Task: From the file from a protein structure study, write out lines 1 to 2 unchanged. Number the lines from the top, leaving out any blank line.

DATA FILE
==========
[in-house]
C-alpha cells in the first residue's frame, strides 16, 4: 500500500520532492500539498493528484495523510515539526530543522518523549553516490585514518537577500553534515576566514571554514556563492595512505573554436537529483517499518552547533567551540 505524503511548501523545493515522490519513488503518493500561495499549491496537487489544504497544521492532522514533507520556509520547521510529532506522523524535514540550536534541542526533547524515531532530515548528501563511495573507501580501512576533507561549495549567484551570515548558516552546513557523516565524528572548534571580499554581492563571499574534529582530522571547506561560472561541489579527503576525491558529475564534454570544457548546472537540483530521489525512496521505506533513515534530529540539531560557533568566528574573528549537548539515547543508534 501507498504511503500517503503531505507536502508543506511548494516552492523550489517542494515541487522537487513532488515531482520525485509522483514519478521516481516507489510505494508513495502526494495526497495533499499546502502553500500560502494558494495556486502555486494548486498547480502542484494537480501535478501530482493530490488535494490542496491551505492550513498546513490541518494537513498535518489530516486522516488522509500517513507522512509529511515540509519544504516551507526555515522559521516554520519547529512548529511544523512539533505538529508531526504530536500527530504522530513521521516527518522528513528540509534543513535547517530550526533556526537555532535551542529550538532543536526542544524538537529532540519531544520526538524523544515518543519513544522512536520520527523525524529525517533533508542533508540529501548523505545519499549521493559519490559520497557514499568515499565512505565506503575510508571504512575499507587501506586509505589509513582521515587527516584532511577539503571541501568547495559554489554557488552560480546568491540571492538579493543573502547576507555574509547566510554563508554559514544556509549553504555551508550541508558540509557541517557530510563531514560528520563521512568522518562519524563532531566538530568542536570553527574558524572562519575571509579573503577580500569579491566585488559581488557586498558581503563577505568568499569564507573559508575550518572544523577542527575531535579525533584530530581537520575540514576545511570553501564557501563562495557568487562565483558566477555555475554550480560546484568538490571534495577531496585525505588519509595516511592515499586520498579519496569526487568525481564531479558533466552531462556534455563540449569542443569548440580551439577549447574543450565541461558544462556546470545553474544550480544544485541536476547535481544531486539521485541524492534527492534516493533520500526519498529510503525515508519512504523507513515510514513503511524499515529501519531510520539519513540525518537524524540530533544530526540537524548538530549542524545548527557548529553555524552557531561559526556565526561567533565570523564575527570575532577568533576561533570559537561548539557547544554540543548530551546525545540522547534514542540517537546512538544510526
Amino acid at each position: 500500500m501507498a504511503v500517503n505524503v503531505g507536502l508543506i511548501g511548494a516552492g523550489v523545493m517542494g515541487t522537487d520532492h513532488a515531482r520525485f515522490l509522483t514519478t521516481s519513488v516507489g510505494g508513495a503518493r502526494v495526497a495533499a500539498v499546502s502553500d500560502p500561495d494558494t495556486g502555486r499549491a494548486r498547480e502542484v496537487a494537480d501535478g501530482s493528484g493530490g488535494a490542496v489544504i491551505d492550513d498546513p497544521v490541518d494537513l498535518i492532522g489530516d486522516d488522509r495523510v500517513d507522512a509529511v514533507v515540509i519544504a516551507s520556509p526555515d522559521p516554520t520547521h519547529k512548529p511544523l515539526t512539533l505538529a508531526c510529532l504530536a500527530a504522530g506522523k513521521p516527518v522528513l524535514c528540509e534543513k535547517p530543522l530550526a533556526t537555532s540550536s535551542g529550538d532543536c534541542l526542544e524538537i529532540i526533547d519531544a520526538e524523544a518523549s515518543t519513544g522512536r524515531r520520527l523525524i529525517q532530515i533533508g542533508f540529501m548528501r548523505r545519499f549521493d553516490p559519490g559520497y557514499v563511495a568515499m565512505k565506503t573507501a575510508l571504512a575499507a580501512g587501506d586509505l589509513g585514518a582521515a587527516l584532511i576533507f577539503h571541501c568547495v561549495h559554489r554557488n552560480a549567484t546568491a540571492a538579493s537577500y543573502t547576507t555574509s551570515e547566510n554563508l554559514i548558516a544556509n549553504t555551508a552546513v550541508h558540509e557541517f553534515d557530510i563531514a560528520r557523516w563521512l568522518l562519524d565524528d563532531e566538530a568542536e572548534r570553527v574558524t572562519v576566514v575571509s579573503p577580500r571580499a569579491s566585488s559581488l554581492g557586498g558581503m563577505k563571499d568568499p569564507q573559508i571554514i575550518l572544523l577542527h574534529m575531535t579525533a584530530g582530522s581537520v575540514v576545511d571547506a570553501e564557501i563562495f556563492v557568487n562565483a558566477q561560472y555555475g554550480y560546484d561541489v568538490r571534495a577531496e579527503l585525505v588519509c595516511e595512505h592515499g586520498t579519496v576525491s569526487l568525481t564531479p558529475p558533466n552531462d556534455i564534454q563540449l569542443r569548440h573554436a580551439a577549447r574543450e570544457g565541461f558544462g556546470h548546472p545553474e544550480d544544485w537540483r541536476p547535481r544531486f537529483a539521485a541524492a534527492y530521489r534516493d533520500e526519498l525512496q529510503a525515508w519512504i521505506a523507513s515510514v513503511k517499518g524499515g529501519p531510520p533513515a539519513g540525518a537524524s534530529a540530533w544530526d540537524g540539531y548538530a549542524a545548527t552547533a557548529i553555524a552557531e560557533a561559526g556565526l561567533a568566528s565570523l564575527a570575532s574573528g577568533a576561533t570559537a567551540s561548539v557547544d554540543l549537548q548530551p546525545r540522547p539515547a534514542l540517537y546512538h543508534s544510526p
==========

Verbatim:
[in-house]
C-alpha cells in the first residue's frame, strides 16, 4: 500500500520532492500539498493528484495523510515539526530543522518523549553516490585514518537577500553534515576566514571554514556563492595512505573554436537529483517499518552547533567551540 505524503511548501523545493515522490519513488503518493500561495499549491496537487489544504497544521492532522514533507520556509520547521510529532506522523524535514540550536534541542526533547524515531532530515548528501563511495573507501580501512576533507561549495549567484551570515548558516552546513557523516565524528572548534571580499554581492563571499574534529582530522571547506561560472561541489579527503576525491558529475564534454570544457548546472537540483530521489525512496521505506533513515534530529540539531560557533568566528574573528549537548539515547543508534 501507498504511503500517503503531505507536502508543506511548494516552492523550489517542494515541487522537487513532488515531482520525485509522483514519478521516481516507489510505494508513495502526494495526497495533499499546502502553500500560502494558494495556486502555486494548486498547480502542484494537480501535478501530482493530490488535494490542496491551505492550513498546513490541518494537513498535518489530516486522516488522509500517513507522512509529511515540509519544504516551507526555515522559521516554520519547529512548529511544523512539533505538529508531526504530536500527530504522530513521521516527518522528513528540509534543513535547517530550526533556526537555532535551542529550538532543536526542544524538537529532540519531544520526538524523544515518543519513544522512536520520527523525524529525517533533508542533508540529501548523505545519499549521493559519490559520497557514499568515499565512505565506503575510508571504512575499507587501506586509505589509513582521515587527516584532511577539503571541501568547495559554489554557488552560480546568491540571492538579493543573502547576507555574509547566510554563508554559514544556509549553504555551508550541508558540509557541517557530510563531514560528520563521512568522518562519524563532531566538530568542536570553527574558524572562519575571509579573503577580500569579491566585488559581488557586498558581503563577505568568499569564507573559508575550518572544523577542527575531535579525533584530530581537520575540514576545511570553501564557501563562495557568487562565483558566477555555475554550480560546484568538490571534495577531496585525505588519509595516511592515499586520498579519496569526487568525481564531479558533466552531462556534455563540449569542443569548440580551439577549447574543450565541461558544462556546470545553474544550480544544485541536476547535481544531486539521485541524492534527492534516493533520500526519498529510503525515508519512504523507513515510514513503511524499515529501519531510520539519513540525518537524524540530533544530526540537524548538530549542524545548527557548529553555524552557531561559526556565526561567533565570523564575527570575532577568533576561533570559537561548539557547544554540543548530551546525545540522547534514542540517537546512538544510526